Welcome to the thirteenth episode of our current Tale for Our Time: The Fixed Period, Anthony Trollope's first venture into dystopian fiction, and a book that was a colossal flopperoo back in 1882. Happily, however, you seem to feel differently about it, and I thank you for all your perceptive comments about its thesis.
In tonight's episode of The Fixed Period, courtesy of President Neverbend at a loose end one day, we at last get to visit what will be the final resting place of every citizen of Britannula:
The place was called Necropolis. The name had always been distasteful to me, as I had never wished to join with it the feeling of death. Various names had been proposed for the site. Young Grundle had suggested Cremation Hall, because such was the ultimate end to which the mere husks and hulls of the citizens were destined. But there was something undignified in the sound,—as though we were talking of a dancing saloon or a music hall,—and I would have none of it. My idea was to give to the mind some notion of an approach to good things to come, and I proposed to call the place "Aditus." But men said that it was unmeaning, and declared that Britannulists should never be ashamed to own the truth. Necropolis sounded well, they said, and argued that though no actual remains of the body might be left there, still the tablets would remain. Therefore Necropolis it was called. I had hoped that a smiling hamlet might grow up at the gate, inhabited by those who would administer to the wants of the deposited; but I had forgot that the deposited must come first. The hamlet had not yet built itself, and round the handsome gates there was nothing at present but a desert...
Hmm. He should have gone for "Dignitas" rather than "Aditus". Members of The Mark Steyn Club can hear me read Part Thirteen of The Fixed Period simply by clicking here and logging-in. Earlier episodes can be found here.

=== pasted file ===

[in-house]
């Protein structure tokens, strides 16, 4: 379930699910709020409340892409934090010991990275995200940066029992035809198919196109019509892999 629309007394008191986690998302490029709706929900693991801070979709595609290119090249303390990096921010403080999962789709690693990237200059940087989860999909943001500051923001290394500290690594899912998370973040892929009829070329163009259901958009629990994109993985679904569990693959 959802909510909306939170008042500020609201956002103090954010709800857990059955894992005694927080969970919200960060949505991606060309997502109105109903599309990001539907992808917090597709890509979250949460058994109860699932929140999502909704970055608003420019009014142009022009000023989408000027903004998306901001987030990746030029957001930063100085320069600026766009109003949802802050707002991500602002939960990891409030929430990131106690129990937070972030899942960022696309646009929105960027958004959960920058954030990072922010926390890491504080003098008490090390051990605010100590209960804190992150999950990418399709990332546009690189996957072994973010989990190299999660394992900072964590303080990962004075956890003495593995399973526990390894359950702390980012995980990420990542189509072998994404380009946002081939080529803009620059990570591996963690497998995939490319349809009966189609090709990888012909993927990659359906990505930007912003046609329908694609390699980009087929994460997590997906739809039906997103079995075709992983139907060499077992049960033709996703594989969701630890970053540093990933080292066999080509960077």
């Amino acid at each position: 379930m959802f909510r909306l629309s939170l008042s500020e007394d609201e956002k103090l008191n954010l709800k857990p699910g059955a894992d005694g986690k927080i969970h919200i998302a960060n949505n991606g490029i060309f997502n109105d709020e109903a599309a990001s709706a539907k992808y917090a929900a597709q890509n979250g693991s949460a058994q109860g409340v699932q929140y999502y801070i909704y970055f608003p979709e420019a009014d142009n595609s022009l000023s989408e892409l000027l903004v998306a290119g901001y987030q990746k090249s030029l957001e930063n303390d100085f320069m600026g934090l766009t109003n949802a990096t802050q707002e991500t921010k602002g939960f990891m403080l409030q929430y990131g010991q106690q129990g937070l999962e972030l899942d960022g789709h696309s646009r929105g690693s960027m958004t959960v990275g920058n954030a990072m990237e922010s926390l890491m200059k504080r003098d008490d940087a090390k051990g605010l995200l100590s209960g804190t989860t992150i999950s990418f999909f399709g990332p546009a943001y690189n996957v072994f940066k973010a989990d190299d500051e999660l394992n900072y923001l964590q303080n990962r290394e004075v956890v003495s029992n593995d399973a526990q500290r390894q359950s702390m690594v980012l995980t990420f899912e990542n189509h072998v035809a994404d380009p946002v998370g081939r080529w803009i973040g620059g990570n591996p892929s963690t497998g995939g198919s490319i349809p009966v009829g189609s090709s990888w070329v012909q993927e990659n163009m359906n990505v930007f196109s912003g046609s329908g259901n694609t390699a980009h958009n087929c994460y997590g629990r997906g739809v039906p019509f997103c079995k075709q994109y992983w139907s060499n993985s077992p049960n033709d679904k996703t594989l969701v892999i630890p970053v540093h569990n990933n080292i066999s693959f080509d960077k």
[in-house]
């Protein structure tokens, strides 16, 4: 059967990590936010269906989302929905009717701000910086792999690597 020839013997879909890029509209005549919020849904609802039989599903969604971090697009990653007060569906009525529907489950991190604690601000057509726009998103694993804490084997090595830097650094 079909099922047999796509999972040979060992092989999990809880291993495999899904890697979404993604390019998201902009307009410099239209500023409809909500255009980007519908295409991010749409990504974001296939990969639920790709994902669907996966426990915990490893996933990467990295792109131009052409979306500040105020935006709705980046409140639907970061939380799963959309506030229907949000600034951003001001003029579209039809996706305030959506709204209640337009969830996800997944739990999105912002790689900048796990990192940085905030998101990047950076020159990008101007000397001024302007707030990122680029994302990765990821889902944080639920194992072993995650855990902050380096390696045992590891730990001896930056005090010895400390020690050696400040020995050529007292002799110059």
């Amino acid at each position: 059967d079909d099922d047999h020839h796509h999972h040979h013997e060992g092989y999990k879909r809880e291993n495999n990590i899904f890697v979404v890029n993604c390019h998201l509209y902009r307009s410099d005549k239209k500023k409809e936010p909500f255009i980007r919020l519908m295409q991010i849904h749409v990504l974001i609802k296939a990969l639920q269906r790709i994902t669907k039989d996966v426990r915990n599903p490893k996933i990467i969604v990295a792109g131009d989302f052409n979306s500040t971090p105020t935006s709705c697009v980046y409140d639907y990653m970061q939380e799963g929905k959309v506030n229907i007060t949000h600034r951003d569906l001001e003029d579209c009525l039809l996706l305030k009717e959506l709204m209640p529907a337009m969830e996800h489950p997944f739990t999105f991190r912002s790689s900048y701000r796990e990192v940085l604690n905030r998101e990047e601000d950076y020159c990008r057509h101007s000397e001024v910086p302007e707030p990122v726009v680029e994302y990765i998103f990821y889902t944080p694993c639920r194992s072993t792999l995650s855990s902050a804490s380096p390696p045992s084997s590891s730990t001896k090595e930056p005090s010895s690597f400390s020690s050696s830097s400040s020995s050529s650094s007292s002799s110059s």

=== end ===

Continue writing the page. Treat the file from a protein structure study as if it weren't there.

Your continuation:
~Philip Mason, a First Fortnight Founding Member of The Mark Steyn Club from Texas, writes of some unfinished business:
I thought for a time you were entertaining the idea of potentially "publishing" your outstanding tale titled Escape from Windsor.
I don't know if that's still a possibility. But honestly, I'd be happy if you were willing to print it out on your personal printer, staple it together, autograph it on the front page.
What say you to such an idea? :)
Thank you for your offer, Philip. In fact, it's called The Prisoner of Windsor, but, as I was saying to Sue Cook the other day, I'm a bit wobbly on book titles myself. We do intend to publish it between hard covers, but I've been so swamped with things I haven't had a chance to give it the once-over. It's coming, I promise, if I live long enough.
If you've yet to hear any of our Tales for Our Time, you can do so by joining The Mark Steyn Club. For more details, see here - and don't forget our special Gift Membership. I'll be hosting Part Fourteen of The Fixed Period right here tomorrow evening. Just ahead of that we'll have Rick McGinnis's Saturday movie pick.
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